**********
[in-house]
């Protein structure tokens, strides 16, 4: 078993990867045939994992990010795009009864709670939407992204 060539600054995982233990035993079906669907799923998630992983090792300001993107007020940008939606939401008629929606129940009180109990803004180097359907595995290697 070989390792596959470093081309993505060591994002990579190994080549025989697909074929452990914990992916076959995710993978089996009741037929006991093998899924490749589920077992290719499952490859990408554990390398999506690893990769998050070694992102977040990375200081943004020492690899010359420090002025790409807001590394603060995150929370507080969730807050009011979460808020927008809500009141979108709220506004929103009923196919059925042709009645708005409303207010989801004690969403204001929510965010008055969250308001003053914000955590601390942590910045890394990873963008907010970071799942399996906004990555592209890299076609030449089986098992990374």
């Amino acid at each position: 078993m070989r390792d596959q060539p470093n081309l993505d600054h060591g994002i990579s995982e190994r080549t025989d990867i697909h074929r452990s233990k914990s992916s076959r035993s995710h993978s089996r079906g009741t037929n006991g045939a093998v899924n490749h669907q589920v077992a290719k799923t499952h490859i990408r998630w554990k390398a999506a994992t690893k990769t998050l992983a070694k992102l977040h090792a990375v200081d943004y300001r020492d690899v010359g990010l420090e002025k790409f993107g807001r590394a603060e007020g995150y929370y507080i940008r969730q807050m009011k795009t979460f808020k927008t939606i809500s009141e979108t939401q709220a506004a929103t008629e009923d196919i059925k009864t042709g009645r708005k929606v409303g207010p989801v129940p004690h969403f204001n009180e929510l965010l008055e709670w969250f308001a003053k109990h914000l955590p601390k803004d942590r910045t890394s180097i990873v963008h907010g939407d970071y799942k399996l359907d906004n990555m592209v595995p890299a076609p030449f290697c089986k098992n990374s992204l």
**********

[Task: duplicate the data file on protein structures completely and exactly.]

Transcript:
[in-house]
């Protein structure tokens, strides 16, 4: 078993990867045939994992990010795009009864709670939407992204 060539600054995982233990035993079906669907799923998630992983090792300001993107007020940008939606939401008629929606129940009180109990803004180097359907595995290697 070989390792596959470093081309993505060591994002990579190994080549025989697909074929452990914990992916076959995710993978089996009741037929006991093998899924490749589920077992290719499952490859990408554990390398999506690893990769998050070694992102977040990375200081943004020492690899010359420090002025790409807001590394603060995150929370507080969730807050009011979460808020927008809500009141979108709220506004929103009923196919059925042709009645708005409303207010989801004690969403204001929510965010008055969250308001003053914000955590601390942590910045890394990873963008907010970071799942399996906004990555592209890299076609030449089986098992990374």
């Amino acid at each position: 078993m070989r390792d596959q060539p470093n081309l993505d600054h060591g994002i990579s995982e190994r080549t025989d990867i697909h074929r452990s233990k914990s992916s076959r035993s995710h993978s089996r079906g009741t037929n006991g045939a093998v899924n490749h669907q589920v077992a290719k799923t499952h490859i990408r998630w554990k390398a999506a994992t690893k990769t998050l992983a070694k992102l977040h090792a990375v200081d943004y300001r020492d690899v010359g990010l420090e002025k790409f993107g807001r590394a603060e007020g995150y929370y507080i940008r969730q807050m009011k795009t979460f808020k927008t939606i809500s009141e979108t939401q709220a506004a929103t008629e009923d196919i059925k009864t042709g009645r708005k929606v409303g207010p989801v129940p004690h969403f204001n009180e929510l965010l008055e709670w969250f308001a003053k109990h914000l955590p601390k803004d942590r910045t890394s180097i990873v963008h907010g939407d970071y799942k399996l359907d906004n990555m592209v595995p890299a076609p030449f290697c089986k098992n990374s992204l």